Boundary Line Agreement: As allowed for in RCW 58.04.007 and most often used for matters of dispute resolution, Boundary Line Agreements require a Record of Survey map prepared by a Licensed Land Surveyor and an agreement prepared by a licensed attorney. Use of this procedure eliminates the need to go through Boundary Line Adjustment review, but as stated the parameters of its use are limited.

Cadastral Survey: From the Latin capitastrum, meaning “down the line”, a cadastral survey is simply a survey that establishes property lines. In Washington and Oregon, cadastral surveys are always retracements of the original surveys performed by the General Land Office (GLO) Surveyors. Most often, true cadastral retracement surveys are performed for property owners who wish to harvest their timberlands properties.

Donation Land Claim: The Donation Land Claim Act of 1850 provided for the claiming and settlement of the public domain in portions of the Oregon Territory (which included the State of Washington) in advance of the actual PLSS survey by the General Land Office. To qualify, applicants had only to be “Oregon-bound citizen above the age of 21 years. . . may select a half section (320 acres) of land, then live upon and cultivate it for a period of four successive years. If the settler had a wife, she could claim an additional 320 acres”. These claims still exist to this day and though often subdivided and sold, title to the modern parcels still refer back to being a “portion of” the original Donation Land Claims.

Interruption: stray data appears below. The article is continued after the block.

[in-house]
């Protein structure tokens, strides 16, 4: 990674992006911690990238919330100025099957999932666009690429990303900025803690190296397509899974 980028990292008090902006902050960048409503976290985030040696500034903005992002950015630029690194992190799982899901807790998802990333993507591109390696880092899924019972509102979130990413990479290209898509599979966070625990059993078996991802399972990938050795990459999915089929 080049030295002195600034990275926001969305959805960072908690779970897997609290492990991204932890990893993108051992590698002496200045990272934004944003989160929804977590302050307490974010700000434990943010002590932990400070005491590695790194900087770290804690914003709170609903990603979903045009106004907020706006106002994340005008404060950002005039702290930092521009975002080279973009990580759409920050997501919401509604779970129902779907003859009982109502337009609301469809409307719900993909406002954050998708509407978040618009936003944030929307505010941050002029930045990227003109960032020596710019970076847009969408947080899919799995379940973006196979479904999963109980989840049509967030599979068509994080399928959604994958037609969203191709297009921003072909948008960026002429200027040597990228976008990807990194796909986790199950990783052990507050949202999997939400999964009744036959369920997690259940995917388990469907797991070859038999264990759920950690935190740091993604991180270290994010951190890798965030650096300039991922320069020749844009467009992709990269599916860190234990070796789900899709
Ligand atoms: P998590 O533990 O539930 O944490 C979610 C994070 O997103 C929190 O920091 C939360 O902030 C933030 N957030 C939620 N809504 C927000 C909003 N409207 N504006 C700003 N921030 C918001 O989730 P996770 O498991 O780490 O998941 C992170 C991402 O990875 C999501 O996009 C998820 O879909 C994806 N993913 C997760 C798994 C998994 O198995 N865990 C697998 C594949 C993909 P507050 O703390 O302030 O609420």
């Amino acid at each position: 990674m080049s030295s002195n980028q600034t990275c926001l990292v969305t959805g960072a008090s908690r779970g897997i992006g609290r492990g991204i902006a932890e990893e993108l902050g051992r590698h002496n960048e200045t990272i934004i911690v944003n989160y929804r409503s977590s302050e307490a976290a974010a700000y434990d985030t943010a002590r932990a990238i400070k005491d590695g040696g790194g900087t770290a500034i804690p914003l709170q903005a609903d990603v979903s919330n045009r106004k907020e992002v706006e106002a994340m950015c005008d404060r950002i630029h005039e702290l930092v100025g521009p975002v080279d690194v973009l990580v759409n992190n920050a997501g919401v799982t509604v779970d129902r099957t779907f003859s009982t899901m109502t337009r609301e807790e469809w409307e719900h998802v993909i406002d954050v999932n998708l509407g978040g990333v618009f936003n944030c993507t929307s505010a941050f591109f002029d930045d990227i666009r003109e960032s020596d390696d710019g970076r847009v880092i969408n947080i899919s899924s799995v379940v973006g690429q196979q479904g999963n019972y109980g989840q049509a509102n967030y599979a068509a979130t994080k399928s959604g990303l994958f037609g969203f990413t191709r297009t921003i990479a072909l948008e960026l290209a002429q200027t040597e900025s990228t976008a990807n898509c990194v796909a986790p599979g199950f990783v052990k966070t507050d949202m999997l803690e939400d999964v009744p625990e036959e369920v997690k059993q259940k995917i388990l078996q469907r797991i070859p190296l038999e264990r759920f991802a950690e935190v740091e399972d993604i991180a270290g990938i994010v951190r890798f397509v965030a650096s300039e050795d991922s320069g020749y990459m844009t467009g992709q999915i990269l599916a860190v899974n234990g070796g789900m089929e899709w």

Elevation Certificate: The Federal Emergency Management Agency (FEMA) provides a standard form that is used for the issuance of both building permits and flood insurance in areas that are subject to Special Flood Hazard Areas (SFHA). It is the role of the Professional Land Surveyor to establish elevations relative to the SFHA and map the subject property and any substantial improvements thereon. The data gathered is then entered into the form provided by FEMA for the use of the property owner, the County or City Building Official, Flood Insurance Providers and any Lenders.

Exempt subdivision/Segregation Survey: Divisions of property that do not require review and approval by planning staff. The threshold for an exempt subdivision is lot size. Depending on the jurisdiction and the zoning that the property is located in lots of 10 acres, 20 acres, 40 acres and 80 acres may be exempt from review.